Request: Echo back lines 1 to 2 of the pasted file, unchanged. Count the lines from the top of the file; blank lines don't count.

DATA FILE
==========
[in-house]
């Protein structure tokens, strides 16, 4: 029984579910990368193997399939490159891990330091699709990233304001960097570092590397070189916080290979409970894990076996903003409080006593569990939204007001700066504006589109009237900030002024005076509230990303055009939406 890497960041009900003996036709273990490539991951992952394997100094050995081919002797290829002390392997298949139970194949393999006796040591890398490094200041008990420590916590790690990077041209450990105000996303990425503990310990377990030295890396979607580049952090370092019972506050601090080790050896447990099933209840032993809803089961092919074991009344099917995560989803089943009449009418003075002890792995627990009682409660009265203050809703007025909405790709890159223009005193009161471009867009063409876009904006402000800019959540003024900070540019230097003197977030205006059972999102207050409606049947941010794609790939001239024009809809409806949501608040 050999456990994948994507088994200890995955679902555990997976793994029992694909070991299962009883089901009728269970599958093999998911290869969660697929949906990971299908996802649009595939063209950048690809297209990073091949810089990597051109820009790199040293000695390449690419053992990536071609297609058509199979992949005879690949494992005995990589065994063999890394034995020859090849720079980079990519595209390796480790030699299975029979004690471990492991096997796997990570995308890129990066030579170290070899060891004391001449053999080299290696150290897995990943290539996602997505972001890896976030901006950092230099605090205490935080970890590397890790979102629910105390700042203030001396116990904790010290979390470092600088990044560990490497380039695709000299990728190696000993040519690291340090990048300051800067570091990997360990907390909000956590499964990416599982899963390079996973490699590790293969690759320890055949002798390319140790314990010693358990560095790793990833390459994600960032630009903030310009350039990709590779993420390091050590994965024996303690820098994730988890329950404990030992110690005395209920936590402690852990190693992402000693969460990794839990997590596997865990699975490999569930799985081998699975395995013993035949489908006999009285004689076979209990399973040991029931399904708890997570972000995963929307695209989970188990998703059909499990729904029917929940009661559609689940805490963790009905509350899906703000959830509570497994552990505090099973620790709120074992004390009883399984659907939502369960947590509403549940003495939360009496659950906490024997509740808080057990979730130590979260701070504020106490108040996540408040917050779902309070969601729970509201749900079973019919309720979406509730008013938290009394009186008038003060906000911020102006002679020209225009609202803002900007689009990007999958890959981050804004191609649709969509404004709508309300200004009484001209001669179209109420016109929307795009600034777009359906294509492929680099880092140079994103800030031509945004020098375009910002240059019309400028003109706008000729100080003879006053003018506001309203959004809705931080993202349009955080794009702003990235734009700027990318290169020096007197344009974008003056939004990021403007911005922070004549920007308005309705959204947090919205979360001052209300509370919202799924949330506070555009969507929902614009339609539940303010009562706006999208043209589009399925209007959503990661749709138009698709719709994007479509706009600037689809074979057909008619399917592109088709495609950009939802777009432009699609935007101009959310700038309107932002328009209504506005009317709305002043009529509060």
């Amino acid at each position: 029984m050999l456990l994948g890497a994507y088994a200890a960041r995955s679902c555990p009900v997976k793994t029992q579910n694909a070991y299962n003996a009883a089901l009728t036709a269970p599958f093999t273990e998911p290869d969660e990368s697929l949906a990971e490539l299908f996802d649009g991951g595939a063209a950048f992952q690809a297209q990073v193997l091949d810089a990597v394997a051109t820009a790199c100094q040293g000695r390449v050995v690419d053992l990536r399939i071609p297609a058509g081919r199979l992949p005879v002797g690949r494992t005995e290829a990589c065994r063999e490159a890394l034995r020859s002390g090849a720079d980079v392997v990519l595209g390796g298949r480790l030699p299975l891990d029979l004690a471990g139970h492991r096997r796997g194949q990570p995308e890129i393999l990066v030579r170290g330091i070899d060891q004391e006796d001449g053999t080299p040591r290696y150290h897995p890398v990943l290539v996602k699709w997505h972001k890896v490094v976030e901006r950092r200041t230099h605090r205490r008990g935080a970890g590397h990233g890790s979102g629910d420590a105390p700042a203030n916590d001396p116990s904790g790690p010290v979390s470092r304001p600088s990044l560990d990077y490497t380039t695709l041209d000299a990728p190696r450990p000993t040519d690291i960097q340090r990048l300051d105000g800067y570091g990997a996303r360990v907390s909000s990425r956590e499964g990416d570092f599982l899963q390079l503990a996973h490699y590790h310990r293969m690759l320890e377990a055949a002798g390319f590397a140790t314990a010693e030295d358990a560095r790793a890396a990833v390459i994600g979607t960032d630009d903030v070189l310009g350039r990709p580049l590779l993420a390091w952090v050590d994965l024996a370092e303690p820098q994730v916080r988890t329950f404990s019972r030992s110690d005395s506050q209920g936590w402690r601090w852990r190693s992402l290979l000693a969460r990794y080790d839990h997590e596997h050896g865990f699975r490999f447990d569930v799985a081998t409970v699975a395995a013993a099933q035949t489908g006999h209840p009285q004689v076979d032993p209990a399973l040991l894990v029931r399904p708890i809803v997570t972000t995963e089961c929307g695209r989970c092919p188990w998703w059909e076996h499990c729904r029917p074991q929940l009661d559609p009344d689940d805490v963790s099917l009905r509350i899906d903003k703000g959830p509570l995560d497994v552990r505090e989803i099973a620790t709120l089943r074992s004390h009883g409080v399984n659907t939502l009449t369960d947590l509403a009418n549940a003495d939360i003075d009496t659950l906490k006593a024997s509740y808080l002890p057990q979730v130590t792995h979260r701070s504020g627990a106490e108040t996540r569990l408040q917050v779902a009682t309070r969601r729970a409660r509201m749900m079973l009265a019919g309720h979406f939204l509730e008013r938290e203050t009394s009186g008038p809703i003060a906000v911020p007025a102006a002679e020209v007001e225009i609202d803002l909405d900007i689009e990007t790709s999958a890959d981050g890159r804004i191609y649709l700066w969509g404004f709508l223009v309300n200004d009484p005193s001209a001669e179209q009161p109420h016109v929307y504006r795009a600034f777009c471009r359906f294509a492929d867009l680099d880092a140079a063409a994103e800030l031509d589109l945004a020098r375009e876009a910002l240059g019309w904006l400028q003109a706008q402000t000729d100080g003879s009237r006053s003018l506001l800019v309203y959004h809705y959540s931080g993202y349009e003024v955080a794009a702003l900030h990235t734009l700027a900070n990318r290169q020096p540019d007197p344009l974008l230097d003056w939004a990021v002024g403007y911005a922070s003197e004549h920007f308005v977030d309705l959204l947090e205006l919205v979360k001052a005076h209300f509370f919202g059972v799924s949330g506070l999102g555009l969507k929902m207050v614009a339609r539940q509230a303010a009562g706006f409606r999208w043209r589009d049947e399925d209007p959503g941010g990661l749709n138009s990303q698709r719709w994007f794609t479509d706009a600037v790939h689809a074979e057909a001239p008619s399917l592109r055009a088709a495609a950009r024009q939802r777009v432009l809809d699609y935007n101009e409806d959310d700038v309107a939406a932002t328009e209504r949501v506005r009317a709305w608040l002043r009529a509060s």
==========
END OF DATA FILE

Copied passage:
[in-house]
């Protein structure tokens, strides 16, 4: 029984579910990368193997399939490159891990330091699709990233304001960097570092590397070189916080290979409970894990076996903003409080006593569990939204007001700066504006589109009237900030002024005076509230990303055009939406 890497960041009900003996036709273990490539991951992952394997100094050995081919002797290829002390392997298949139970194949393999006796040591890398490094200041008990420590916590790690990077041209450990105000996303990425503990310990377990030295890396979607580049952090370092019972506050601090080790050896447990099933209840032993809803089961092919074991009344099917995560989803089943009449009418003075002890792995627990009682409660009265203050809703007025909405790709890159223009005193009161471009867009063409876009904006402000800019959540003024900070540019230097003197977030205006059972999102207050409606049947941010794609790939001239024009809809409806949501608040 050999456990994948994507088994200890995955679902555990997976793994029992694909070991299962009883089901009728269970599958093999998911290869969660697929949906990971299908996802649009595939063209950048690809297209990073091949810089990597051109820009790199040293000695390449690419053992990536071609297609058509199979992949005879690949494992005995990589065994063999890394034995020859090849720079980079990519595209390796480790030699299975029979004690471990492991096997796997990570995308890129990066030579170290070899060891004391001449053999080299290696150290897995990943290539996602997505972001890896976030901006950092230099605090205490935080970890590397890790979102629910105390700042203030001396116990904790010290979390470092600088990044560990490497380039695709000299990728190696000993040519690291340090990048300051800067570091990997360990907390909000956590499964990416599982899963390079996973490699590790293969690759320890055949002798390319140790314990010693358990560095790793990833390459994600960032630009903030310009350039990709590779993420390091050590994965024996303690820098994730988890329950404990030992110690005395209920936590402690852990190693992402000693969460990794839990997590596997865990699975490999569930799985081998699975395995013993035949489908006999009285004689076979209990399973040991029931399904708890997570972000995963929307695209989970188990998703059909499990729904029917929940009661559609689940805490963790009905509350899906703000959830509570497994552990505090099973620790709120074992004390009883399984659907939502369960947590509403549940003495939360009496659950906490024997509740808080057990979730130590979260701070504020106490108040996540408040917050779902309070969601729970509201749900079973019919309720979406509730008013938290009394009186008038003060906000911020102006002679020209225009609202803002900007689009990007999958890959981050804004191609649709969509404004709508309300200004009484001209001669179209109420016109929307795009600034777009359906294509492929680099880092140079994103800030031509945004020098375009910002240059019309400028003109706008000729100080003879006053003018506001309203959004809705931080993202349009955080794009702003990235734009700027990318290169020096007197344009974008003056939004990021403007911005922070004549920007308005309705959204947090919205979360001052209300509370919202799924949330506070555009969507929902614009339609539940303010009562706006999208043209589009399925209007959503990661749709138009698709719709994007479509706009600037689809074979057909008619399917592109088709495609950009939802777009432009699609935007101009959310700038309107932002328009209504506005009317709305002043009529509060």